So the technology, the platform of platforms like Facebook is set up to bring those individuals together, and that's essentially what it was doing for these individuals. You didn't have to go hunting or recruiting necessarily if you were operating or you were a member of one of these pages and groups. Facebook was actively recommending these pages and groups to other people who might end up potentially joining you.

MARTIN: So, Mary McCord, despite not being authorized by the Constitution, as you just explained, these groups have continued to form and show up at protests like we saw in Kenosha, Wis., just a few weeks ago and at the Michigan statehouse in May. How prevalent are these groups right now? Do we have any sense of that?

MCCORD: Well, they're very prevalent, unfortunately. I mean, more and more new ones are springing up, including, you know, we have nationwide organizations. And, frankly, I'm just not going to mention their names on air because I think it just helps them with recruitment, and it helps them to feel normalized. But we also have small, like, county groups that are self-organizing.

And many of them are doing this because they fancy themselves as patriots. They will refer to themselves as patriots and say it's their duty to defend and protect the Constitution. But, of course, they're the ones deciding how the Constitution should be interpreted, and they're doing so completely outside of government accountability and outside of, you know, any actual authorized authority.

MARTIN: And, finally, Cindy Otis, what about online? I mean, Facebook and other companies say their policy is to report credible threats and to remove harmful content. But it doesn't seem to be enough to stop these sorts of groups from having an online presence. Do you have thoughts about what - is there something more that needs to be done?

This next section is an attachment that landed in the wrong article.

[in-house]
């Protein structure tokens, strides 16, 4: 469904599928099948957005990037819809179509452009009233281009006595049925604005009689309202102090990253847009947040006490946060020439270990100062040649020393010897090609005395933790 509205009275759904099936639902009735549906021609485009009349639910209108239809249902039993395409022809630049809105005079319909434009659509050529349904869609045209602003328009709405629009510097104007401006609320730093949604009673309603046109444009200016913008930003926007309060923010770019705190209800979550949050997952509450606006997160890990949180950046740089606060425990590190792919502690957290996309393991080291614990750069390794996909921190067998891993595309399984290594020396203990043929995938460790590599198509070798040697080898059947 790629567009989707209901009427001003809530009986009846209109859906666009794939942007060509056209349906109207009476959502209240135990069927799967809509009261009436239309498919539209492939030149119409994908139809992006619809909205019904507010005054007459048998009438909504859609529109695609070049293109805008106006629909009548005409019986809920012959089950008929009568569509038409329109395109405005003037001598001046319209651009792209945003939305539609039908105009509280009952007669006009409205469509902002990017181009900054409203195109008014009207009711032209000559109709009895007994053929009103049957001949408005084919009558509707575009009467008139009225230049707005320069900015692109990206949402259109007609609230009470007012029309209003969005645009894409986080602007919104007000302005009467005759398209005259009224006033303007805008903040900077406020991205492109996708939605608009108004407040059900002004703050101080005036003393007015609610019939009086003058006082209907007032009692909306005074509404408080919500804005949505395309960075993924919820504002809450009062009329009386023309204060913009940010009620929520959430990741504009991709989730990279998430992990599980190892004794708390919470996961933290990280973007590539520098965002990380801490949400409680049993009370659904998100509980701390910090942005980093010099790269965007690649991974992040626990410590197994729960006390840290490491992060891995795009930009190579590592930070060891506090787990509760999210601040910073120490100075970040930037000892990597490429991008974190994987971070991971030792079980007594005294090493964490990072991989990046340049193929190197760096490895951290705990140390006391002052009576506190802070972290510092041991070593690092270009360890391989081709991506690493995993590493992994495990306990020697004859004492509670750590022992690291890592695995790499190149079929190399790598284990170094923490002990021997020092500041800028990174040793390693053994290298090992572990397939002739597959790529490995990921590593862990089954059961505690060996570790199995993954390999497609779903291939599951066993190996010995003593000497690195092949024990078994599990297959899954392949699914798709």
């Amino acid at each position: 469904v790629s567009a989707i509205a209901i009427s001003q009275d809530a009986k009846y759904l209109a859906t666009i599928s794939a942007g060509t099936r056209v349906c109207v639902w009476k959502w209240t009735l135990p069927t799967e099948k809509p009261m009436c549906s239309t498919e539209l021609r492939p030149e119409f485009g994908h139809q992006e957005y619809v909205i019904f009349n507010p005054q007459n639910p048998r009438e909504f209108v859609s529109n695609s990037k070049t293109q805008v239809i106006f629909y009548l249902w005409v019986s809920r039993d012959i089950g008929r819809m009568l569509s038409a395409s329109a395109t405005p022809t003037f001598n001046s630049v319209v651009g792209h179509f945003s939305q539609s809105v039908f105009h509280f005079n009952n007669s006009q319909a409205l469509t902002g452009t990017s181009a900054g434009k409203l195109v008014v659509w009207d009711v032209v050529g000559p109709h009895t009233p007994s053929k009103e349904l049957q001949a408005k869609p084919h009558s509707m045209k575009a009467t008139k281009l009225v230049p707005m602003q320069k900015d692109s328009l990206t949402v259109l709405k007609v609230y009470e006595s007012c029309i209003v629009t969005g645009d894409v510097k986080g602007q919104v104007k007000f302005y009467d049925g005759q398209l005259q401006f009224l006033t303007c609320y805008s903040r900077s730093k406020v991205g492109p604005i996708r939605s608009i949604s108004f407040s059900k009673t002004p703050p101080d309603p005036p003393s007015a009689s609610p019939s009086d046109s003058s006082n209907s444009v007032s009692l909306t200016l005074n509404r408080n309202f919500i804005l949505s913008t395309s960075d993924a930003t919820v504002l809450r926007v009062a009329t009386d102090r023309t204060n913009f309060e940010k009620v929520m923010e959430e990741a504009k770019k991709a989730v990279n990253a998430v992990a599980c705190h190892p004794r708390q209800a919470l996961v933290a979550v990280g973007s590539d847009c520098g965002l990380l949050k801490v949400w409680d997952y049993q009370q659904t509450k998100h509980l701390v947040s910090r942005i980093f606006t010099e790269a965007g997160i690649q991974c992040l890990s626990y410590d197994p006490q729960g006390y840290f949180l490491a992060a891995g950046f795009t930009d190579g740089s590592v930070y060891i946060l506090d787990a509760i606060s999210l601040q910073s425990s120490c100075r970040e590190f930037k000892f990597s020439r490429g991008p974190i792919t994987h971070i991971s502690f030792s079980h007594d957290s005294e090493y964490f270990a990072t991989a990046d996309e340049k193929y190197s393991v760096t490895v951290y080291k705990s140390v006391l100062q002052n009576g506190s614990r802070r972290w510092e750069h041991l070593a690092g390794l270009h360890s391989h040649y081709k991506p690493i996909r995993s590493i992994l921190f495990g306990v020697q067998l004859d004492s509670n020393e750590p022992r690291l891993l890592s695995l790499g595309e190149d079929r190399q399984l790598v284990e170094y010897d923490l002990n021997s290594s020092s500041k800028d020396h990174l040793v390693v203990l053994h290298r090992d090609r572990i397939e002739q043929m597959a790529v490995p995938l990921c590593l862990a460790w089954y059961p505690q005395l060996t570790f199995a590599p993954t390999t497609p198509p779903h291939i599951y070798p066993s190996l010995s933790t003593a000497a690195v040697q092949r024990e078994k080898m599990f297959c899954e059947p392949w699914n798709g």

OTIS: Yes, certainly. Most of the social media platforms and mainstream is what I'm talking about. They've largely taken a reactionary stance. So when they sort of ask themselves at the end of the day, what kind of users do we want on our platform, the answer has mostly been anybody. And then if any of those users, you know, conduct activities that are against their terms of service and their policies, then they will remove content after the fact.

What that has allowed groups like these to do is to sort of play in what is a very large gray space that the platform allows of activity where they're able to, you know, use the platform to recruit, get new members, spread their message. And it's with content that just sort of straddles the line, really, of what is violative. And then when it does cross into territory that is in violation of platforms, often, it's just that specific content that's removed as opposed to the actual group.

And so I think social media platforms need to really decide, do they want groups that advocate violence, that are known to advocate violence, on their platforms? Are they really going to wait for the groups to take violent action before they actually crack down? These people, these accounts, these groups and pages should have been taken down earlier.

MARTIN: Cindy Otis is a former CIA analyst and the vice president of analysis for the Alethea Group. She's also the author of a book about how to spot fake news.

Cindy Otis, thanks for joining us.

OTIS: Thank you.

MARTIN: Also joining us, Mary McCord, who is the legal director of the Institute for Constitutional Advocacy and Protection at Georgetown Law. She was also acting U.S. assistant attorney general for national security from 2016 to 2017.

Mary McCord, thank you so much for your time as well.

MCCORD: Thank you, Michel. Transcript provided by NPR, Copyright NPR.